Ten Top Posters with Reserves Under $1000

Top Ten Vintage Posters Under 1 K
One of the biggest misconceptions about buying a vintage poster is that it needs to expensive to be considered a brilliant work of art. Our Creative Director, Jim McCobb picks ten posters from our June 26 auction that prove that notion wrong. Captions by Vintage Review editor David Schneider.
265. Job / Papier à Cigarettes. 1933.
By Leonetto Cappiello
22 3/4 x 34 3/8 in./57.8 x 87.3 cm
Est: $1,200 - $1,500

“Cappiello showed the pleasure of smoking by projecting an image of a hedonistic Middle-Eastern potentate luxuriating with a self-rolled cigarette. In fact, the imperious pasha floats on his coach like a fat white cloud – an incongruous and therefor memorable image” (Cappiello/Rennert, p. 156). A lasting design, seen here in its thirteenth printing – some sixteen years after Cappiello’s departure from the Vercasson printing house. This is the smaller format.

421. Harper’s / August / Tom Sawyer Detective. 1896.
By Edward Penfield
13 3/4 x 18 1/2 in./34.8 x 47 cm
Est: $1,000 - $1,200

A young lady, bored and overdressed; a young man, in bathing costume, smoking a cigarette, suspicious and perturbed by the woman’s boredom. A perfect, succinct graphic narrative, both true to life and effortlessly hilarious.

341. Zolfi Almagia. ca. 1950.
By Adolfo Hohenstein
27 3/4 x 39 1/2 in./70.4 x 100.4 cm
Est: $1,200 - $1,500

Considered the father of the modern advertising poster, Hohenstein became synonymous with 1890s Italian opera with famous posters for “Tosca” and “La Boheme.” His appreciation for the mythological undercurrents of modern life bore much fruit, including this ingenious piece. A centaur holds a young faun or satyr, as he blows sulfur dust upon golden grapes, with a volcanic, rocky crag in the background. It’s an industrial ad for a sulfite refinery! (Sulfites are widely used in winemaking for preservative and antibacterial properties.) Hohenstein originally created this design circa 1909; it was reprinted around 1950.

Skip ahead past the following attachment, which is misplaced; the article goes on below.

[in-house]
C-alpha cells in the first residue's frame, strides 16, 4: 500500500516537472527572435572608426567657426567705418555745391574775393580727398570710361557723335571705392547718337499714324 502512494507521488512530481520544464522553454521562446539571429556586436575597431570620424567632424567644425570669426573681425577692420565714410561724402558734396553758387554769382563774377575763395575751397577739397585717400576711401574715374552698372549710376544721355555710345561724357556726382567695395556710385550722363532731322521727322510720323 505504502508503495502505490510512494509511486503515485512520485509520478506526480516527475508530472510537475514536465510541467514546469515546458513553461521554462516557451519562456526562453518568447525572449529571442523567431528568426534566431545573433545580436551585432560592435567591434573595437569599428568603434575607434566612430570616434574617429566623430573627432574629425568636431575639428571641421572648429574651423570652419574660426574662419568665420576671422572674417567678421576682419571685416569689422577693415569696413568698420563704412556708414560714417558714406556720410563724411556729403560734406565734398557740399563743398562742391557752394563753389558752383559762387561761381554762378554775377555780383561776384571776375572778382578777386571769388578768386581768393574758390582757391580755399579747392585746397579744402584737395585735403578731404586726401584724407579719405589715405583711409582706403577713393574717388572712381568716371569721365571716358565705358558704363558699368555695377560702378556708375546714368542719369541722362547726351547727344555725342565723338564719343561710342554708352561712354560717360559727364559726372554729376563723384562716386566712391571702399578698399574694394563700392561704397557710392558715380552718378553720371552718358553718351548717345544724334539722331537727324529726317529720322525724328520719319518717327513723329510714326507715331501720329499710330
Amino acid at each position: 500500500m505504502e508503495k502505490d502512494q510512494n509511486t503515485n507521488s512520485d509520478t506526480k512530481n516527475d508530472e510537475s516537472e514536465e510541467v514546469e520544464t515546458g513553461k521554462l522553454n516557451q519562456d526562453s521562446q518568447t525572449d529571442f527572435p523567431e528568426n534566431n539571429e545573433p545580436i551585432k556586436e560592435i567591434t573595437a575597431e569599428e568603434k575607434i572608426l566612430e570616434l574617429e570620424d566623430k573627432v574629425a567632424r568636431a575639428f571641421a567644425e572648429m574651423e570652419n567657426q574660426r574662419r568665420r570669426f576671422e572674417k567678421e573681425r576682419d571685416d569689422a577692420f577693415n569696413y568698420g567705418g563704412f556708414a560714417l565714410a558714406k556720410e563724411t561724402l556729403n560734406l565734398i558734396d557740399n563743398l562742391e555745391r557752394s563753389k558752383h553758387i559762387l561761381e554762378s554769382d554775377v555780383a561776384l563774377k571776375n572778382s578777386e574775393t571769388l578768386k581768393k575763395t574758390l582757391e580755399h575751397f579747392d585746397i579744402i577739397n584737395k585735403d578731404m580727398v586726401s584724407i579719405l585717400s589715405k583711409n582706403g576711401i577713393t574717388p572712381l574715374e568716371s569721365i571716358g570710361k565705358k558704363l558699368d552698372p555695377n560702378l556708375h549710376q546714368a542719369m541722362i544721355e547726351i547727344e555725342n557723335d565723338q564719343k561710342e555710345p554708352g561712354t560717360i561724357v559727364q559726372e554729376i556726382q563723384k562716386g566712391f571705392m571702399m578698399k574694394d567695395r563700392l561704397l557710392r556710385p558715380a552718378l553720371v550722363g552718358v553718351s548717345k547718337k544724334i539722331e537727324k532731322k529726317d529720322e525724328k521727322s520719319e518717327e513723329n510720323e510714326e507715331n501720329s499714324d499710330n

461. Krefeld / Niederlandisch-Indische Kunstausstellung. 1906.
By Johan Thorn-Prikker
36 3/8 x 28 5/8 in./92.2 x 72.7 cm
Est: $1,200 - $1,500

Thorn-Prikker was a Dutch Art Nouveau painter and designer who also was an important figure in religious art, best known for his stained glass windows. His most famous painting is the mystical “The Bride,” created in 1893. Poster design, however, was not a sideline pursuit – it constituted an important part of his artistic practice. Here, he produces one of the more remarkable fusions of aesthetics one is likely to see: the interlacing of Vienna Secession and Asian patterns, for an exhibition of the arts of the Dutch East Indies at the Kaiser Wilhelm Museum in Germany.

170. Dartmouth Winter Carnival. 1937.
By Ruth Storck
21 3/8 x 33 7/8 in./54.2 x 86.2 cm
Est: $1,200 - $1,500

Who loves winter? Raise your hand. Dartmouth’s Winter Carnival has been going strong since 1911, with a Polar Bear Swim, human dogsled races and ice sculpture contests. This 1937 poster for it is beloved by collectors as a Deco classic.